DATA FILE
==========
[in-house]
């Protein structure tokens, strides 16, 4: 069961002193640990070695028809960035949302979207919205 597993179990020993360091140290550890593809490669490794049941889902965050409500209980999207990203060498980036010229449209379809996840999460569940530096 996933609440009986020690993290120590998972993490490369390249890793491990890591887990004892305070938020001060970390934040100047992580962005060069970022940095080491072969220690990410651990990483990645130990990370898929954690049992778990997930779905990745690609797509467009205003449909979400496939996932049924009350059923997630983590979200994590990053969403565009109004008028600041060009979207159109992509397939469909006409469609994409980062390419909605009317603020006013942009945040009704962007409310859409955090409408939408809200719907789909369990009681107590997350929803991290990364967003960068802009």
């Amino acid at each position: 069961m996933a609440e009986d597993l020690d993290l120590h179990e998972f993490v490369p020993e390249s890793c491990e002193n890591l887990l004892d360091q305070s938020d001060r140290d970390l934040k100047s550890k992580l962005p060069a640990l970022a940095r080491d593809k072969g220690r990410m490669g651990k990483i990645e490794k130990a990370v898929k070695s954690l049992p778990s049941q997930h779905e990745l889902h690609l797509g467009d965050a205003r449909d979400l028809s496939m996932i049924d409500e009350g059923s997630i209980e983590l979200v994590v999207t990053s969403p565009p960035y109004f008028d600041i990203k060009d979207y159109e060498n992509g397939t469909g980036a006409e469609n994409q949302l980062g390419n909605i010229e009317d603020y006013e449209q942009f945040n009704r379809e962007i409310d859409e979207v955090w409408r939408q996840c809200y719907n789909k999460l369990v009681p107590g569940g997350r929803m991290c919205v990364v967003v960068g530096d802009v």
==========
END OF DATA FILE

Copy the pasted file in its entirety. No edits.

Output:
[in-house]
């Protein structure tokens, strides 16, 4: 069961002193640990070695028809960035949302979207919205 597993179990020993360091140290550890593809490669490794049941889902965050409500209980999207990203060498980036010229449209379809996840999460569940530096 996933609440009986020690993290120590998972993490490369390249890793491990890591887990004892305070938020001060970390934040100047992580962005060069970022940095080491072969220690990410651990990483990645130990990370898929954690049992778990997930779905990745690609797509467009205003449909979400496939996932049924009350059923997630983590979200994590990053969403565009109004008028600041060009979207159109992509397939469909006409469609994409980062390419909605009317603020006013942009945040009704962007409310859409955090409408939408809200719907789909369990009681107590997350929803991290990364967003960068802009």
């Amino acid at each position: 069961m996933a609440e009986d597993l020690d993290l120590h179990e998972f993490v490369p020993e390249s890793c491990e002193n890591l887990l004892d360091q305070s938020d001060r140290d970390l934040k100047s550890k992580l962005p060069a640990l970022a940095r080491d593809k072969g220690r990410m490669g651990k990483i990645e490794k130990a990370v898929k070695s954690l049992p778990s049941q997930h779905e990745l889902h690609l797509g467009d965050a205003r449909d979400l028809s496939m996932i049924d409500e009350g059923s997630i209980e983590l979200v994590v999207t990053s969403p565009p960035y109004f008028d600041i990203k060009d979207y159109e060498n992509g397939t469909g980036a006409e469609n994409q949302l980062g390419n909605i010229e009317d603020y006013e449209q942009f945040n009704r379809e962007i409310d859409e979207v955090w409408r939408q996840c809200y719907n789909k999460l369990v009681p107590g569940g997350r929803m991290c919205v990364v967003v960068g530096d802009v």